Which brings us to chapter 5, devoted to the development of the theory of punctuated equilibria, fondly known around our house, and elsewhere, as “punk eek.”

Schermerhorn Hall on the Columbia University campus in the 1960s housed five departments: Biology (top floors); Geology (appropriately on the ground floors down to the basement); Fine Arts and Archaeology (wedged incongruously in the intervening floors); and, in the building’s “extension,” Anthropology and Psychology. As an undergraduate in the 1960s, I mostly hung out in the Anthropology Department, toying with the idea of taking it up seriously under the cultural materialist Marvin Harris, who in fact became my academic role model. But by the time I graduated, I had already also started hanging around the Geology Department, having preferred collecting Pleistocene fossils to badgering people about the details of their personal lives in my rudimentary Portuguese while on a three-month trip to Arembepe, Brazil, in 1963.

I’ll never fully understand why I thought that paleontology was the proper way to study evolution. It just seemed to make sense. After all, fossils tell us what was living before the species of the modern world evolved. They usually belong to species now extinct, the forerunners of what is living today. I was blissfully unaware that the study of evolution had long been firmly in the hands of biologists immersed in the living world and, for decades, especially in the intricate details of genetic systems. I had no clue that it had all begun with fossils and that our nineteenth-century predecessors began with the thought that the fossil record holds the key to understanding the origin of modern species. That was another thought we had to reinvent for ourselves.

(p.14) But in the 1960s we paleontology students were keenly aware that genetics, ecology, and systematics (the core of evolutionary biology) focused on the nature and modes of origins of discrete species to a high degree. I used to commute between the Geology and Biology Departments on the Schermerhorn elevator, taking courses in both geology and biology, reading in both libraries, trying to understand how the disparate dialogues of these two rather separate worlds actually fit together.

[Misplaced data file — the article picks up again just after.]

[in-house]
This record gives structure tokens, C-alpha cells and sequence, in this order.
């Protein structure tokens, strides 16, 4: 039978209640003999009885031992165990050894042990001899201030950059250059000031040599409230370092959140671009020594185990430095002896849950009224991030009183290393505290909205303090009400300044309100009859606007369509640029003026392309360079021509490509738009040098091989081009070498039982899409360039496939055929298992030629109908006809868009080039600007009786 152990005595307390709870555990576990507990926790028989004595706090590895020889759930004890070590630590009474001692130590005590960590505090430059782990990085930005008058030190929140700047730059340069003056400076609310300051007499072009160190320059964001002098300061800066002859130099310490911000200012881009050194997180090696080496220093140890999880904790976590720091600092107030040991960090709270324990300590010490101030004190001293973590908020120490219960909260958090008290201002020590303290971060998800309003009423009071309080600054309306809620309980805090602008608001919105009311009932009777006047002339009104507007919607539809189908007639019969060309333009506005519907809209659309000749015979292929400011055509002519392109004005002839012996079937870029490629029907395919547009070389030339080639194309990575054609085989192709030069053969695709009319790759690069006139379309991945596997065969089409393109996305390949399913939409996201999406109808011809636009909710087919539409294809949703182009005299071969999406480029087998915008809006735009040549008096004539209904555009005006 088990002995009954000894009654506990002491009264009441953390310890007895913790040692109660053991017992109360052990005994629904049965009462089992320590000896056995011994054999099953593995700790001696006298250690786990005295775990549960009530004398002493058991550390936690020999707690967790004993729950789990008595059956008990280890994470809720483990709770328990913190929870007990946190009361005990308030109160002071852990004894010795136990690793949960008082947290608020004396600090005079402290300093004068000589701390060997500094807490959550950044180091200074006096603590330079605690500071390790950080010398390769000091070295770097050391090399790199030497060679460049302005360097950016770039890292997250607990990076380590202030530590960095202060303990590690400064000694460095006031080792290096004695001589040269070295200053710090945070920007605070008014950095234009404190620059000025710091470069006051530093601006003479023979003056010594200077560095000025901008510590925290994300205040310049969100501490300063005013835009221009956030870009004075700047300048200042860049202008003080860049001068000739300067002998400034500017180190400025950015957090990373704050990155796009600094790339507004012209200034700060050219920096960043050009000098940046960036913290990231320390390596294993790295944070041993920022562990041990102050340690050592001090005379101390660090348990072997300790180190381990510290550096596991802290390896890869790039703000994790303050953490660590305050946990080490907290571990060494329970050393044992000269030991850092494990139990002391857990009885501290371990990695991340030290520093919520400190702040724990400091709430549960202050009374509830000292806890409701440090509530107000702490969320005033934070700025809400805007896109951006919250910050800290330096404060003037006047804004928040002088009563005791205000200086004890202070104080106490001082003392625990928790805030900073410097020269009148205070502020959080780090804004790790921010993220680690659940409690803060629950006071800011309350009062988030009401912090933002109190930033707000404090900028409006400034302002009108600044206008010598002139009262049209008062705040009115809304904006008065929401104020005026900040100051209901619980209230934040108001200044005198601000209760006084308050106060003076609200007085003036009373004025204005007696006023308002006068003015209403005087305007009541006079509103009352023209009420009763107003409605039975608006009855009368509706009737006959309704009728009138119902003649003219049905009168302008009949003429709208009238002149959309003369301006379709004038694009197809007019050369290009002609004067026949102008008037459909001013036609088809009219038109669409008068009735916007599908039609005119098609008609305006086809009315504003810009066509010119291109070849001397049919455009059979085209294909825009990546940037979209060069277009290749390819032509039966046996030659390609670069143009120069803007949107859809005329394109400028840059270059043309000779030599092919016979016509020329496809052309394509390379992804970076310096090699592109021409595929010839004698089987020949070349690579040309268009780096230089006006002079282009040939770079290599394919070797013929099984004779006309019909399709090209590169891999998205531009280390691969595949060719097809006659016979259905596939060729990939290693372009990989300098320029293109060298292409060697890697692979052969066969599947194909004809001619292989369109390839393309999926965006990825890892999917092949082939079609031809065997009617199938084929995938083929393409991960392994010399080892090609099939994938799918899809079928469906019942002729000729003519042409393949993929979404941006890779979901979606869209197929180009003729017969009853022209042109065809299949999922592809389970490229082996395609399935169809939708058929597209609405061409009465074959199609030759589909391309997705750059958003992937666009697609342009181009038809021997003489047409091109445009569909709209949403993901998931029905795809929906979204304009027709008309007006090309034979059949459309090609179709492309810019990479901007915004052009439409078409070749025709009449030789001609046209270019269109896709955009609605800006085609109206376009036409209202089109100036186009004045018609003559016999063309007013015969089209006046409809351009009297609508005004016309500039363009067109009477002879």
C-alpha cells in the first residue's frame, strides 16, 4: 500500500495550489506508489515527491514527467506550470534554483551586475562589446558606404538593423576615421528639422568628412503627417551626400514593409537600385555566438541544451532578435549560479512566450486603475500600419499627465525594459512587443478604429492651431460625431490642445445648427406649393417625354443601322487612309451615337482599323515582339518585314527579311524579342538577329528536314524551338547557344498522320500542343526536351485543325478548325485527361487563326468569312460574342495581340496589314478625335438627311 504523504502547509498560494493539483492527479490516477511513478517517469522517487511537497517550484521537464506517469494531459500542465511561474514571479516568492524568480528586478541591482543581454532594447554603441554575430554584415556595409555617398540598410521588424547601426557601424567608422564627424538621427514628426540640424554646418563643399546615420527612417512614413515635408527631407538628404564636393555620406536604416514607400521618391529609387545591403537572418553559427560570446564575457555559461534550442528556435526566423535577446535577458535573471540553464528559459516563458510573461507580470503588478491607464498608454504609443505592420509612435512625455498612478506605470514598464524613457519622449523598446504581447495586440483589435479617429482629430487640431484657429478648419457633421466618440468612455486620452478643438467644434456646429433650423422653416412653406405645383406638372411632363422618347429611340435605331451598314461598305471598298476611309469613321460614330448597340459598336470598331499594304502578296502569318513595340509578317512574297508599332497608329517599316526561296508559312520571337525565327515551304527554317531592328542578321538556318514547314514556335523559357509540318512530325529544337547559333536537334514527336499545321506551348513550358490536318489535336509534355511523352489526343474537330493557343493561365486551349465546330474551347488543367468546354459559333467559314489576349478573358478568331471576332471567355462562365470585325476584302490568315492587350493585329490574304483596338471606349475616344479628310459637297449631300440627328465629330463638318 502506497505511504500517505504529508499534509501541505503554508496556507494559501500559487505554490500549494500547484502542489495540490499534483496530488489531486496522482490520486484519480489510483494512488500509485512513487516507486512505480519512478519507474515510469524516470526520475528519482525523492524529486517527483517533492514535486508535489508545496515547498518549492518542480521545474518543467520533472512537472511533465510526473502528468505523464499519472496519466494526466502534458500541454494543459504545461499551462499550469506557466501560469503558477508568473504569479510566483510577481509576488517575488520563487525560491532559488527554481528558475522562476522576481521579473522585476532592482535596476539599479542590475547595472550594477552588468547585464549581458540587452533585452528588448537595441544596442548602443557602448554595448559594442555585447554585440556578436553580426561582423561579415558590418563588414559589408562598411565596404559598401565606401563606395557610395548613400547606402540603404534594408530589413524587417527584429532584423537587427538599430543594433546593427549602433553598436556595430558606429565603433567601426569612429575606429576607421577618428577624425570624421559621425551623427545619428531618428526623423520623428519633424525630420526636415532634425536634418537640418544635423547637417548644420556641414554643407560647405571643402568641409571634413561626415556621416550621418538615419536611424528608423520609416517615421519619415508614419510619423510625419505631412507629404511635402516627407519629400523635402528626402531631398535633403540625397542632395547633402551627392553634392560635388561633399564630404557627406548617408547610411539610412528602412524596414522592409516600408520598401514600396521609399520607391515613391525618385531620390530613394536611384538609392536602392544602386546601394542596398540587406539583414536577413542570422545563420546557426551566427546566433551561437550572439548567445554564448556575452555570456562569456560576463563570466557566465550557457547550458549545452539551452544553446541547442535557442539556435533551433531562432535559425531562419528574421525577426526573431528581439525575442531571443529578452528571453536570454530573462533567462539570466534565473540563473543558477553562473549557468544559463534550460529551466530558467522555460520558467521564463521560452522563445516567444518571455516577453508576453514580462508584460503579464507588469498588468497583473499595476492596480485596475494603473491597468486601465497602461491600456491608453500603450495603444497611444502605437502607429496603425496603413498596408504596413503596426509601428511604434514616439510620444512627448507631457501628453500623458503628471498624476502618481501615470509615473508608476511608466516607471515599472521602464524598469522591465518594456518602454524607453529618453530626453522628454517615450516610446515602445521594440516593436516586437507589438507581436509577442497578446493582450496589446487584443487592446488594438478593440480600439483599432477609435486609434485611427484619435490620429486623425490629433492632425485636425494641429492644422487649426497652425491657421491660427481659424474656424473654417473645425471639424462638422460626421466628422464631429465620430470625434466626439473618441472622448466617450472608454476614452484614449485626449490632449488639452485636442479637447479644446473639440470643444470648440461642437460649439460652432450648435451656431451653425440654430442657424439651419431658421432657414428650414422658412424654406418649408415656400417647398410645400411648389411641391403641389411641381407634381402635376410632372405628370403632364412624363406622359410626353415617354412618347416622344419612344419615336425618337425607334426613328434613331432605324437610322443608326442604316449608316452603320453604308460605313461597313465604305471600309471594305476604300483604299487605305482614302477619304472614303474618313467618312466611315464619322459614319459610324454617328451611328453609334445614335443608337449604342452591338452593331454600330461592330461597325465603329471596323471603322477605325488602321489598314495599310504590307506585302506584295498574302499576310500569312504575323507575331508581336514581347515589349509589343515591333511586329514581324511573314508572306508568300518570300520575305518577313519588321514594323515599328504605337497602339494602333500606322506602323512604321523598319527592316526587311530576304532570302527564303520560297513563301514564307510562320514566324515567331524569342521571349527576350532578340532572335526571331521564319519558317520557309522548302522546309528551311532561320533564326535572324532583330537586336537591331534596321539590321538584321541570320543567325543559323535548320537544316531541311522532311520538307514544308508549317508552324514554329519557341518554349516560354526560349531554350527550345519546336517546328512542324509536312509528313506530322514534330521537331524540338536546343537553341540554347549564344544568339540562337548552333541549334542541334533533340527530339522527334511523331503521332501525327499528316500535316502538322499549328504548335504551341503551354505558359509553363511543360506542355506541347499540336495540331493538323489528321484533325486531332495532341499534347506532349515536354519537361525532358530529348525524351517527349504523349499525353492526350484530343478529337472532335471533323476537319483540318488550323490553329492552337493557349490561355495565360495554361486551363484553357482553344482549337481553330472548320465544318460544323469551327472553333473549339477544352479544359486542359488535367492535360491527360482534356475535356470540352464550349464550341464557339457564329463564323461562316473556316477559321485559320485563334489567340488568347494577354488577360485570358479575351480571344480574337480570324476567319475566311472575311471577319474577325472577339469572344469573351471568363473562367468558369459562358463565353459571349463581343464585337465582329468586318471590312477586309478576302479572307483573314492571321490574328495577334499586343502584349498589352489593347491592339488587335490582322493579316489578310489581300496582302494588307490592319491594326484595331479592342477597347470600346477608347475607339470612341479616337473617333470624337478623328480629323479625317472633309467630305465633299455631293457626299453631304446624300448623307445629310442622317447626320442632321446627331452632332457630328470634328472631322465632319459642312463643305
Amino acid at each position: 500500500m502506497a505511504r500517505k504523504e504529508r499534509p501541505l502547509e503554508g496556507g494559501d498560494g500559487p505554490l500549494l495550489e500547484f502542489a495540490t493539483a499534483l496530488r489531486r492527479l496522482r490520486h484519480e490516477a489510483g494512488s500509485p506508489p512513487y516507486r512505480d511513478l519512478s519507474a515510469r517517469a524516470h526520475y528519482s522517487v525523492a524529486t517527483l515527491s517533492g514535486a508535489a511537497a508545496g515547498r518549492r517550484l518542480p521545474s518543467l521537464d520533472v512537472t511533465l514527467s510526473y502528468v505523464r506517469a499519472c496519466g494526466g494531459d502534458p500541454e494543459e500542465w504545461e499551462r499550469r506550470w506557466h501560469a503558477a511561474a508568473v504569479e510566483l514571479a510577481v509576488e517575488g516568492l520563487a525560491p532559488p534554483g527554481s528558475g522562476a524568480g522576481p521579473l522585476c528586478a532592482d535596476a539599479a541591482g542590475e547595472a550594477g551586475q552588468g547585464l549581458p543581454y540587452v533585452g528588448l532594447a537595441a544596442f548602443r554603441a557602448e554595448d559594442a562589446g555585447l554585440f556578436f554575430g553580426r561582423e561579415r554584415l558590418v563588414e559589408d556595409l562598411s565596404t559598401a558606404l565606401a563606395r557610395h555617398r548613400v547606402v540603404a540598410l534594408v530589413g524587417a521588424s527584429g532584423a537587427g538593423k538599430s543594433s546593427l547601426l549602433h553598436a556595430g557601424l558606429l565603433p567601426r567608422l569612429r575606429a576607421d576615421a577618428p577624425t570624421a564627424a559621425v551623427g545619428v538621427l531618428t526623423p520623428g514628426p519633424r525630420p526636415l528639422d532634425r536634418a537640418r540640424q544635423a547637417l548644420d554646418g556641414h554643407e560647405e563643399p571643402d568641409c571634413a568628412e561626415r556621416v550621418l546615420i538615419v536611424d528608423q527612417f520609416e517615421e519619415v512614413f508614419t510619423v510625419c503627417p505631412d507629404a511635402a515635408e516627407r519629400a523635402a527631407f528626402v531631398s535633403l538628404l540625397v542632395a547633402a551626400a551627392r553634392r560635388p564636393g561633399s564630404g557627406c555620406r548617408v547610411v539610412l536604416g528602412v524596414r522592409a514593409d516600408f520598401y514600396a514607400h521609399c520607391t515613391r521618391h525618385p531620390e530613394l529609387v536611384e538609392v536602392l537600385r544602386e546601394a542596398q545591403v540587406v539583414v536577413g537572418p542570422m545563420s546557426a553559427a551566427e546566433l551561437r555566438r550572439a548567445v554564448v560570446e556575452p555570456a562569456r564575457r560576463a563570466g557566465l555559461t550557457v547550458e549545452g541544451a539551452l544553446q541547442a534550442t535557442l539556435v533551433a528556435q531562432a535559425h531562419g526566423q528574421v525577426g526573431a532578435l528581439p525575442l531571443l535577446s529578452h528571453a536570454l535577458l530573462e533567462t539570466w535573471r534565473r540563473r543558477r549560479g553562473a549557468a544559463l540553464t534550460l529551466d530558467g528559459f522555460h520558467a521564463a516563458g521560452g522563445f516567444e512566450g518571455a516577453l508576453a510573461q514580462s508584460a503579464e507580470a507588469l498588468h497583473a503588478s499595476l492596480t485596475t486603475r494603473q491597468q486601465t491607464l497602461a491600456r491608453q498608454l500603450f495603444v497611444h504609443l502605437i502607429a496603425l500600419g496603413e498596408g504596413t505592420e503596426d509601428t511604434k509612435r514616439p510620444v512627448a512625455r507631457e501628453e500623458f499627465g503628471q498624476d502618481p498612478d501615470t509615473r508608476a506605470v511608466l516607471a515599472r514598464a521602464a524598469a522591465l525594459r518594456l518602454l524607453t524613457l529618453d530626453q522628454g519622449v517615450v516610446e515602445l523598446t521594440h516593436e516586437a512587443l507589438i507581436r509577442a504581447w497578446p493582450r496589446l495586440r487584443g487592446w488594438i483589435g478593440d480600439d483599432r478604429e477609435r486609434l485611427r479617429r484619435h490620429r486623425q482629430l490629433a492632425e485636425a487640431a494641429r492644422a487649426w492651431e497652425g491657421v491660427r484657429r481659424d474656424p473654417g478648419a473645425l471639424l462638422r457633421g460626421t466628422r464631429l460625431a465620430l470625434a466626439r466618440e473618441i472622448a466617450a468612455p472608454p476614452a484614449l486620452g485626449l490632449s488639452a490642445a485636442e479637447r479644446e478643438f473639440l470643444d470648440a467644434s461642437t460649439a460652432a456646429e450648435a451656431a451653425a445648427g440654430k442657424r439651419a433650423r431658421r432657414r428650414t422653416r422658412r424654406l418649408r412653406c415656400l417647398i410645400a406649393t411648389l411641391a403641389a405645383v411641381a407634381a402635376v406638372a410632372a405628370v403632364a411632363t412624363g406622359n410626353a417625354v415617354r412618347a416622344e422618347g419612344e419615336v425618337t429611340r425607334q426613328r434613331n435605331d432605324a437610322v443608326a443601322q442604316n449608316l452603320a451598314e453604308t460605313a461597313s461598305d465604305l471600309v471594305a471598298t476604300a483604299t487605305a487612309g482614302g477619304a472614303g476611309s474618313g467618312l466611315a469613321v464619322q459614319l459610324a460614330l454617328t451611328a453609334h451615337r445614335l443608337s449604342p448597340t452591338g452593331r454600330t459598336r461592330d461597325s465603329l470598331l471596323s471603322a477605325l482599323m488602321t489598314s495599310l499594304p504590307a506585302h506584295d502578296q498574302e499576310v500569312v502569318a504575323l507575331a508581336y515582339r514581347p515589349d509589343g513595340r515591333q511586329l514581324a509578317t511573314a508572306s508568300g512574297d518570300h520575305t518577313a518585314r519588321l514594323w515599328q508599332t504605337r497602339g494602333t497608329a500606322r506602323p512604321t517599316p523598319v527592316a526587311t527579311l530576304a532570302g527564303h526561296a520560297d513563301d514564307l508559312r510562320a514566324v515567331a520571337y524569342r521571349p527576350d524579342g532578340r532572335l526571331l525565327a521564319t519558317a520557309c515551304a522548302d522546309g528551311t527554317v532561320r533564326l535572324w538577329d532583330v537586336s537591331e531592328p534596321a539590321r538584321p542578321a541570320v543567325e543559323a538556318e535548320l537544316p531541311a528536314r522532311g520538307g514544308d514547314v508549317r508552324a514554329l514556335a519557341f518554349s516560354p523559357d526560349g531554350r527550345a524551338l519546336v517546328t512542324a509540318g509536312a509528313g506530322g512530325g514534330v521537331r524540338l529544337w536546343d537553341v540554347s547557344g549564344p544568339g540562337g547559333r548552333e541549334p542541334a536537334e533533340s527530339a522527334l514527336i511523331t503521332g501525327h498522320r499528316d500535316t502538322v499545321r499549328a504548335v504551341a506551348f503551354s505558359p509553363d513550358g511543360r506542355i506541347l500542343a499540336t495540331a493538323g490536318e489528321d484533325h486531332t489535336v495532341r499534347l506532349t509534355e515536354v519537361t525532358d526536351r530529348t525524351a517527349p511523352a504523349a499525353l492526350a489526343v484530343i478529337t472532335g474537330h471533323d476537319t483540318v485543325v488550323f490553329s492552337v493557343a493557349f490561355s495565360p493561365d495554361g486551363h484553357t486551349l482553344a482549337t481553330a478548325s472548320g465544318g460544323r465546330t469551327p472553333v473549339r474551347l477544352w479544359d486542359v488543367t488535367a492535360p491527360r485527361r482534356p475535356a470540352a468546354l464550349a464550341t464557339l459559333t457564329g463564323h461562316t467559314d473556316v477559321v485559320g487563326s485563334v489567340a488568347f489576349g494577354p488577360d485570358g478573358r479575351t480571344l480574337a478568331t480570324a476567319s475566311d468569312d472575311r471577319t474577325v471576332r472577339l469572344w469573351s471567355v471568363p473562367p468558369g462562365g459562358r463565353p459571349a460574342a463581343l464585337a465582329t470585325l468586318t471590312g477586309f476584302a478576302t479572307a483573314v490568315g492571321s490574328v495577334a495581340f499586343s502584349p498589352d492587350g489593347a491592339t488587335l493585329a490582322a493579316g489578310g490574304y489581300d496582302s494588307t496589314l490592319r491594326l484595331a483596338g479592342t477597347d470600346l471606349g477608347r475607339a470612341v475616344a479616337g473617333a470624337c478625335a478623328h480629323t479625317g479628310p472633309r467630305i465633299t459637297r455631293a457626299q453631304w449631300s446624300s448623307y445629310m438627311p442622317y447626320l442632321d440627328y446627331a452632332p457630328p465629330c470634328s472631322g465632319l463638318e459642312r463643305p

One day a fellow graduate student in paleontology asked me what book I was carrying as we ascended to the lofty aerie of Schemerhorn’s ninth floor (former home to Thomas Hunt Morgan’s “fly room,” where the elements of genetics were hammered out in the first two decades of the twentieth century). That was the very place that attracted the attention, and eventual presence, of that young Russian ladybird beetle systematist Theodosius Dobzhansky. The book I was holding that day on the elevator was Mayr’s Systematics and the Origin of Species (1942), the opus that picked up where Dobzhansky had left off five years earlier, developing further the notion of geographic speciation and establishing its importance as a vital component of the evolutionary process.

Punctuated equilibria (my preferred term—as originally published; Steve Gould inexplicably changed it at some point to “punctuated equilibrium” as it perhaps is most commonly known these days) combines the near-universal pattern of stasis with the idea of the origin of species through geographic isolation. Ask virtually any paleontologist what happens to a species in the interval of time between their first and last recorded appearances in the fossil record. You’ll be told that most of the known species appear not to change very much as they live out their “lives,” often over millions of years. That’s stasis.

And new species overwhelmingly appear rather abruptly in the fossil record. It is vanishingly rare to be able to trace the slow, steady, gradual modification of an ancestral species into an undoubted descendant, including tracing very young fossils slowly evolving into the appearance of still-living species. Thus the imagery caught in the name “punctuated equilibria”: relatively quick spurts of evolution (the “punctuation”) interrupting vastly longer periods of business-as-usual non-change of species as one chases them up cliff faces and pieces together their (p.15) histories from disparate far-flung outcrops of rocks that, together, tell their evolutionary history.